A week before Deepavali, Sivakasi is bustling with hectic activity, with both wholesale traders and individual buyers like C Sekhar, who has been visiting this small town in Virdhunagar district, with the shopping list for his close cousins and best friends.
Deepavali, the festival of lights, is the grandest festival in the country, and while for many it is a religious festival, people cutting across all faiths enjoy bursting firecrackers. Sivakasi, the major manufacturer, accounts for over 90 per cent of the crackers available in the market. The entire town and neighbouring villages depend upon this industry for a livelihood.
However, the end product which denotes joy and happiness for many, also comes with its share of problems. The accident-prone industry has been facing many challenges in recent years, including high production cost due to inflation, a lowering in demand for certain crackers due to concerns over pollution and the availability of cheaper Chinese products, which are sold illegally. Adding to the heartburn are the recent economic initiatives of the central government, such as demonetisation.
Demonetisation disruption In November 2016, when Rs 1,000 and Rs 500 notes were demonetised with immediate effect, the entire industry was closed for two months, leaving many workers without a job in hand. Soon after, when the industry slowly began limping towards normalcy, the Goods and Services Tax (GST), was promulgated.
The entire firecracker industry protested against the 28 per cent tax imposed on the crackers and even suspended production for a brief period, but the government did not roll back the rates. Traders say retail trade of crackers has also been affected due to the GST. Speaking to DT Next , T Ganesan, proprietor, Lakshmi Agencies, said that due to GST both sales and profit margins have been affected.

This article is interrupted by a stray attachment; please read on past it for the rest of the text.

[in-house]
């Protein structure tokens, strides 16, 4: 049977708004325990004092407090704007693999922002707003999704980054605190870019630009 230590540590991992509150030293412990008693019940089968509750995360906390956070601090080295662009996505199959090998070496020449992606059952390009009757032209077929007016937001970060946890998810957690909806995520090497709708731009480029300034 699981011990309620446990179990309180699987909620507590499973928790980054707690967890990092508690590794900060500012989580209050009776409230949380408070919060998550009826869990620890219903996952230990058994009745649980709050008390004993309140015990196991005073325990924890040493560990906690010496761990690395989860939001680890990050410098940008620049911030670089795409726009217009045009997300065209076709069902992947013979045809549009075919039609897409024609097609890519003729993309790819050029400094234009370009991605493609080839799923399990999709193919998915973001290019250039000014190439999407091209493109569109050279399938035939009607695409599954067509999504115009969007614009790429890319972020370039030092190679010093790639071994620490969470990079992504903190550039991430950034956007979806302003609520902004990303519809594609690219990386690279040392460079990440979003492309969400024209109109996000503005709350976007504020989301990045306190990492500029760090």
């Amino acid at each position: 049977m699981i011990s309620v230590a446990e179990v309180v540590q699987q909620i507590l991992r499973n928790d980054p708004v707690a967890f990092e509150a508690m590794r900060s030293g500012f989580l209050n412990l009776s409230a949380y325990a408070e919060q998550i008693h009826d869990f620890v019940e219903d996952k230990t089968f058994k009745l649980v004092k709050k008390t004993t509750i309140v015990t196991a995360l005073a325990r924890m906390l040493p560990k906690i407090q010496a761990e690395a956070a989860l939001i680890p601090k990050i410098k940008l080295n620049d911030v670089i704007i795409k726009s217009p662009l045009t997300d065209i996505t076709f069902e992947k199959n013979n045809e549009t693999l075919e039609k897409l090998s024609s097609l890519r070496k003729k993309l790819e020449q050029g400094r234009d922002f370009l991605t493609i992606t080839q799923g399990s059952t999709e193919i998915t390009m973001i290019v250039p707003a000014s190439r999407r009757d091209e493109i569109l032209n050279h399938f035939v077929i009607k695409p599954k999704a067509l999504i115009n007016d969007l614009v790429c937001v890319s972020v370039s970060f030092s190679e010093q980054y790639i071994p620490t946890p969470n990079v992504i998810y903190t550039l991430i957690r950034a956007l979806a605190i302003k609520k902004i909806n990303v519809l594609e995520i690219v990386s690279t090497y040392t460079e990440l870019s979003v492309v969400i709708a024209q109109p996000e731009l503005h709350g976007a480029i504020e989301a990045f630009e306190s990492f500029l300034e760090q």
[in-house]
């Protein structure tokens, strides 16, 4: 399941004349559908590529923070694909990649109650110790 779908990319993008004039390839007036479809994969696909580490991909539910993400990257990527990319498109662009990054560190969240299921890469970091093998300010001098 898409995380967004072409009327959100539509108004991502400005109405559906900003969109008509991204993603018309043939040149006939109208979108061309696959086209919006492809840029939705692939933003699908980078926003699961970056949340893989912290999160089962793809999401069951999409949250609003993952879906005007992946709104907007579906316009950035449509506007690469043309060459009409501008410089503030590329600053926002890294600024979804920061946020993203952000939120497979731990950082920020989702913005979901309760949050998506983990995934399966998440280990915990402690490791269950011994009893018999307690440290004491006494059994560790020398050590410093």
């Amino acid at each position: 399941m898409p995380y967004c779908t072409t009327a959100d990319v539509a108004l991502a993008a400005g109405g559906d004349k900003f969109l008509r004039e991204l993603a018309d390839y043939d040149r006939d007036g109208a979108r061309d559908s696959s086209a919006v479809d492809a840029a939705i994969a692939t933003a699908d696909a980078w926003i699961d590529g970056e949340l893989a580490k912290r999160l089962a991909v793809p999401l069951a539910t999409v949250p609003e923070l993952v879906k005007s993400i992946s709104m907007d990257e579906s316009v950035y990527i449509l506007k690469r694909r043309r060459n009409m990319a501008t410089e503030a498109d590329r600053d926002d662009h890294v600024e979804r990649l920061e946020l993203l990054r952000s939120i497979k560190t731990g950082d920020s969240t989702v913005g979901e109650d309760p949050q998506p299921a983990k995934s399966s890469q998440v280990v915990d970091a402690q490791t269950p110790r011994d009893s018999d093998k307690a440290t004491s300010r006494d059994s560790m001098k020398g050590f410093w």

“Over 50 per cent of the sales had been affected this year when compared to the previous years, and prices have gone up” he said. According to him, a number of secondary dealers have not registered under GST. There could be relief if the secondary dealer, who is usually a shopkeeper, opts for the GST, since he can them claim credit for the GST he pays, but most of the secondary dealers are not registered under GST as firecracker shops are viewed by them as seasonal ones, and not one with year-round activity.
“Therefore, the burden is passed on directly to the public by traders. Cracker prices have gone up. Because of the increased burden, people are not coming forward to buy the firecrackers, as they used to in the past. The retail business has been affected a great deal,” said Ganesan.
Business sparkles all the way for big units embracing GST
Staff at a retail outlet taking stock of the new arrivals
Although the retail cracker sales has gone down this year, with many pointing a finger at GST as a major cause, big units who comply with the standard tax regime, have reportedly not been affected.